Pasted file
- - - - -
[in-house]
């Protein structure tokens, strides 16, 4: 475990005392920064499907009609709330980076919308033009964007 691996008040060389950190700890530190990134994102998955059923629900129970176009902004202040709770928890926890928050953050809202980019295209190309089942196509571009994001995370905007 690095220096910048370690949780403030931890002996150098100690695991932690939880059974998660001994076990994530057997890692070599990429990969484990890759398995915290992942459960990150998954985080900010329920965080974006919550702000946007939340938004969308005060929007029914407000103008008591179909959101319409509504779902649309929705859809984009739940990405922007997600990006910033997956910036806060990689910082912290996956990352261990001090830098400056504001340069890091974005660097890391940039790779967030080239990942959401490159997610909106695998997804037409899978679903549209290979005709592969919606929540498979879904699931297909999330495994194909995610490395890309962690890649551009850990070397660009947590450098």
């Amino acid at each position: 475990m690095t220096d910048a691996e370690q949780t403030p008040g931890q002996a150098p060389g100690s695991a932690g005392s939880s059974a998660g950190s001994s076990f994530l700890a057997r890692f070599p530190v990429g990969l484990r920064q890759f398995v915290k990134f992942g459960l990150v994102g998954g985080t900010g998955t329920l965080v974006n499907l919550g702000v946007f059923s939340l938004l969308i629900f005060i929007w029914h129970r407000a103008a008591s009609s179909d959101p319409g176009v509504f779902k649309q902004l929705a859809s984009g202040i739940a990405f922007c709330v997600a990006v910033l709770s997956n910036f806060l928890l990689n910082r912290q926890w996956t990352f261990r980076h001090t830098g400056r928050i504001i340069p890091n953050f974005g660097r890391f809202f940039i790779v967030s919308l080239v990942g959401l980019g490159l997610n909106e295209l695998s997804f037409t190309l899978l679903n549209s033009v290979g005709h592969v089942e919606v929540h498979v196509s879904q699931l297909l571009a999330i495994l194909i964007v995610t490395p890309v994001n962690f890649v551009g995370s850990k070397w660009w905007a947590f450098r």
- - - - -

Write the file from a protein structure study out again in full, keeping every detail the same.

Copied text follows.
[in-house]
């Protein structure tokens, strides 16, 4: 475990005392920064499907009609709330980076919308033009964007 691996008040060389950190700890530190990134994102998955059923629900129970176009902004202040709770928890926890928050953050809202980019295209190309089942196509571009994001995370905007 690095220096910048370690949780403030931890002996150098100690695991932690939880059974998660001994076990994530057997890692070599990429990969484990890759398995915290992942459960990150998954985080900010329920965080974006919550702000946007939340938004969308005060929007029914407000103008008591179909959101319409509504779902649309929705859809984009739940990405922007997600990006910033997956910036806060990689910082912290996956990352261990001090830098400056504001340069890091974005660097890391940039790779967030080239990942959401490159997610909106695998997804037409899978679903549209290979005709592969919606929540498979879904699931297909999330495994194909995610490395890309962690890649551009850990070397660009947590450098």
């Amino acid at each position: 475990m690095t220096d910048a691996e370690q949780t403030p008040g931890q002996a150098p060389g100690s695991a932690g005392s939880s059974a998660g950190s001994s076990f994530l700890a057997r890692f070599p530190v990429g990969l484990r920064q890759f398995v915290k990134f992942g459960l990150v994102g998954g985080t900010g998955t329920l965080v974006n499907l919550g702000v946007f059923s939340l938004l969308i629900f005060i929007w029914h129970r407000a103008a008591s009609s179909d959101p319409g176009v509504f779902k649309q902004l929705a859809s984009g202040i739940a990405f922007c709330v997600a990006v910033l709770s997956n910036f806060l928890l990689n910082r912290q926890w996956t990352f261990r980076h001090t830098g400056r928050i504001i340069p890091n953050f974005g660097r890391f809202f940039i790779v967030s919308l080239v990942g959401l980019g490159l997610n909106e295209l695998s997804f037409t190309l899978l679903n549209s033009v290979g005709h592969v089942e919606v929540h498979v196509s879904q699931l297909l571009a999330i495994l194909i964007v995610t490395p890309v994001n962690f890649v551009g995370s850990k070397w660009w905007a947590f450098r």